The popularity of whole grains is on the rise. The 2015 Food & Health Survey from IFIC reported that 67% of Americans think whole grains are the most important item they look for on packages, while 70% are trying to consume more whole grains. If you are part of that 70%, the grocery aisles can seem overwhelming. How do you know which products contain whole grains? Can you trust the product claims? Even if the label says “whole grain,” how do you know how much whole grain it contains? And how much whole grain are you supposed to eat anyway?

To tackle these issues head on, it’s important to first gain a solid understanding of what a whole grain is. Whole grains contain all of a kernel’s original three parts – the bran, germ, and endosperm. Refined grains have had their bran and the germ removed, and without these parts, you’re missing out on half to two-thirds of the nutrients naturally found in the whole grain. All grains start out as whole grains, and are best consumed as such!

Once you know what a whole grain is and why they are healthier, identifying them in practice may still seem daunting. One approach is to check the ingredient list for terms like “whole,” “cracked,” “rolled,” or “flaked” before any grain listed; these signal whole grains. Some terms you can readily avoid include “enriched,” “degerminated,” “bran,” “germ,” and “starch” (as in “oat bran,” “wheat germ,” or “cornstarch”). These terms never describe whole grains.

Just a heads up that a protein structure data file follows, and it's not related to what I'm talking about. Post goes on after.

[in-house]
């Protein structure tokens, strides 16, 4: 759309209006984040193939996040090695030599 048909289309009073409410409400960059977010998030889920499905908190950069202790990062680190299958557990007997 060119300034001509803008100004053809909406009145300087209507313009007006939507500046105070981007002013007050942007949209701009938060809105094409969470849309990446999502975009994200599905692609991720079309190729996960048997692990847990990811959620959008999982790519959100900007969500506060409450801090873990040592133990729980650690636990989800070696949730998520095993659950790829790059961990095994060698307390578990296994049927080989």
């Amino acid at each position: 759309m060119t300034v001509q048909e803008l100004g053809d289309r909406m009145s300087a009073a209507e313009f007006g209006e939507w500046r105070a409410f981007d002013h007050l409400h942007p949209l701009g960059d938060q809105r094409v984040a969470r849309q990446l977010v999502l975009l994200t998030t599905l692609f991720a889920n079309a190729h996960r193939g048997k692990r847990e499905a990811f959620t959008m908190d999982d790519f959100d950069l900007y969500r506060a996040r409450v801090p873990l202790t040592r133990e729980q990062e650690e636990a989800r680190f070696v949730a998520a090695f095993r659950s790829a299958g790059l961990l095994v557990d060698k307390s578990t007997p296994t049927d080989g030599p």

To make your search even easier, ten years ago the Oldways Whole Grains Council created the Whole Grain Stamp to help consumers quickly identify foods containing a significant amount of whole grain. Today it’s on more than 10,000 products in 44 countries.

You’ll see two versions of the Whole Grain Stamp on packaging: the 100% Stamp and the Basic Stamp. The 100% Stamp appears on products where ALL of the grain is whole grain; these foods must have a minimum of 16g (a full serving) of whole grain per labeled serving. The Basic Stamp appears on foods with a mix of whole grain and refined grain; its minimum is 8g (a half serving) of whole grain per serving.

Each Stamp clearly displays the number of grams of whole grain content per labeled serving, so you can easily see how much whole grain a food provides. Experts recommend we consume 48g or more of whole grains daily – which is three servings or more.

The Whole Grain Stamp makes it easy, without counting grams. Just choose three whole grain foods with the 100% Stamp, or six products bearing ANY Whole Grain Stamp to reach the recommended daily amount. It’s that simple! -- by Harley Songin / Stamp Program Manager

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